That is like about 36th street and we lived on 47th Continues ~ street. 47th and ? Then we moved from there and we moved into a neighborhood where basically it was a real live neighborhood with green grass, uh, you know, homes. The neighborhood though was predominately white and we were, I would say, one of the top ten family’s that had moved into this area. And moving into this area and moving away from the projects; getting away from the fighting and robbing and all that, well, we moved right into an area where there was a lot of prejudices and to go through that, was a first, because in the projects, it was predominately black, ok, and the move from a predominately black area and moving to a white area and then having to deal with the matter of the color of your skin; and I had never had to deal with that cause I didn’t know about it until we moved into this new neighborhood which was called the Jeffery Manor. Once we moved into there and like to get on your bicycle and ride through the neighborhood and get called, oh, you hear “nigger” all day. There was literally rail road tracks and if you road across these rail road tracks; which we did for fun, the white people would come running out of their house and throw bottles at us and sticks at us and they’d chase us down the street and yell; “Get out of our neighborhood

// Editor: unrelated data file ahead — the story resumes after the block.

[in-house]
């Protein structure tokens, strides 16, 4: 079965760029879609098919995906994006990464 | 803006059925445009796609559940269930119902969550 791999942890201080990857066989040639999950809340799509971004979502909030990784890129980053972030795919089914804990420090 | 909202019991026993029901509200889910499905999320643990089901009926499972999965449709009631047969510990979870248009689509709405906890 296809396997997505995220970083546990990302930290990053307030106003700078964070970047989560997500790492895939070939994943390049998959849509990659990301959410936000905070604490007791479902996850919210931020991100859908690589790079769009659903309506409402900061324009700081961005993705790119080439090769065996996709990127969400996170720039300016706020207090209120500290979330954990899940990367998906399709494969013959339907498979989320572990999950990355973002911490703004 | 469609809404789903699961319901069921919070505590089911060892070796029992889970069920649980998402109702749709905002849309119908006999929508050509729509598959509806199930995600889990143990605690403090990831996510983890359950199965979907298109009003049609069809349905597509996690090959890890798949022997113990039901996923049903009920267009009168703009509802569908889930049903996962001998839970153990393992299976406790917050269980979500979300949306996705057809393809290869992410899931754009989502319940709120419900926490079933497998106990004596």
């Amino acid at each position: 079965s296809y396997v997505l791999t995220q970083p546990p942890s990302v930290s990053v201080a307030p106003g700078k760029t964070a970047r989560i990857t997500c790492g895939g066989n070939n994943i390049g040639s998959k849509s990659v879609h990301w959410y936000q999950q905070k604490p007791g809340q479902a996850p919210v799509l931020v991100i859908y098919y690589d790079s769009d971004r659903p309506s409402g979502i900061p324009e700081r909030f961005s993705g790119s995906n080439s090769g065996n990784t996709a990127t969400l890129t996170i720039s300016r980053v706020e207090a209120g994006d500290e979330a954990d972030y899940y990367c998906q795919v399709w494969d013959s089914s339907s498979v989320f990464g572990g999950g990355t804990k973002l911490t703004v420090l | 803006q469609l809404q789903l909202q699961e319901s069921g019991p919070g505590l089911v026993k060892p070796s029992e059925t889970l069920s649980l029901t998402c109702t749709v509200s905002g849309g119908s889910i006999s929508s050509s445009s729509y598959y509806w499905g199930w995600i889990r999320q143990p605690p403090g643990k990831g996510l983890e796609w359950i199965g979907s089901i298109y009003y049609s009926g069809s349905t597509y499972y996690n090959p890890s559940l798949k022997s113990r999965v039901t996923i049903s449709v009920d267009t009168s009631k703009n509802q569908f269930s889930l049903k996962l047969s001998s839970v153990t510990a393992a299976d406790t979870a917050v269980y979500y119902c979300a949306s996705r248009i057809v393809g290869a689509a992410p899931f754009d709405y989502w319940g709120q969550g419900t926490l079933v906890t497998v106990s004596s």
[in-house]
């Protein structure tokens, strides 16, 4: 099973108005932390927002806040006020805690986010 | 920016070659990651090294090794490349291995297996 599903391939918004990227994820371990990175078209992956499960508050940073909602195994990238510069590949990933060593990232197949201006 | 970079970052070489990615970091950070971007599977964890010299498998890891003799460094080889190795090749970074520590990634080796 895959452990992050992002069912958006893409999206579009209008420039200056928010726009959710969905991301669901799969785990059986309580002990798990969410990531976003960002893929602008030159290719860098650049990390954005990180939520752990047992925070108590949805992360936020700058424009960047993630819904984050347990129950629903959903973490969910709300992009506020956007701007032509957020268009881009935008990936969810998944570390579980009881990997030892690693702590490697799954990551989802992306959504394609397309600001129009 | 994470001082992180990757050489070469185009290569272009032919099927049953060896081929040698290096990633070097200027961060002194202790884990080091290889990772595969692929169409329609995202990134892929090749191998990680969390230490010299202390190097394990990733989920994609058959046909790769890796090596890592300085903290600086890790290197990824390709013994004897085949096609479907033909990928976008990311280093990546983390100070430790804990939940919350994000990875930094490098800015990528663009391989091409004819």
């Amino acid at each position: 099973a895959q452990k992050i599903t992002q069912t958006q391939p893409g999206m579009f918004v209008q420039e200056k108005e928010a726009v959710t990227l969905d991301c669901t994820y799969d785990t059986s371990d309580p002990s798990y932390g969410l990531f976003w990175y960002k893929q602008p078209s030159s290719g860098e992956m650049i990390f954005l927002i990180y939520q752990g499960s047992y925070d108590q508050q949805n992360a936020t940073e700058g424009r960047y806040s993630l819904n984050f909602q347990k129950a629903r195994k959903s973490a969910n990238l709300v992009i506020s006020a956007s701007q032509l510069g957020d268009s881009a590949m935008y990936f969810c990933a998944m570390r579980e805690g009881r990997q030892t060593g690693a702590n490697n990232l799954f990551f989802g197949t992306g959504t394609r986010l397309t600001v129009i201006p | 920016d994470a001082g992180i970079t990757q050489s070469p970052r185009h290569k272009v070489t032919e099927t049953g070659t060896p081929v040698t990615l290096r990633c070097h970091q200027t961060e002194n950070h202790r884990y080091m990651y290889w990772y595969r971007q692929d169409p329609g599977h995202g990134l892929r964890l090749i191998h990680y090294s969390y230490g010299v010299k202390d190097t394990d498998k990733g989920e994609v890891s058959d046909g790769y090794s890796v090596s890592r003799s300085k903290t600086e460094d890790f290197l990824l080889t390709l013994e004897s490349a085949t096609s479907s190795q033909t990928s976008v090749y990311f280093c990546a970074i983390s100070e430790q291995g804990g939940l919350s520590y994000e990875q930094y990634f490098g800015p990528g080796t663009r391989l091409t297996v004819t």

‘Niggers’ and go back home,” And you know it was like *whoa*. We were fighten to get away from there and they didn’t want us there cause the color of our skin. So, that turned out not to be a good deal. That only happened, oh, I would say for a couple of years or so because more and more black families moved into the neighborhood. It became populated more and became more of a mixtured neighborhood and then things kinda calmed down and from that point on, uh, I’m still 11, 12 years old, growing up still; I continued to take martial arts though. There was a recreational park there in the neighborhood. The teachers on Saturday’s, they offered martial arts so we took up martial arts again and finished if from there and then to the body building from that point on everything changed.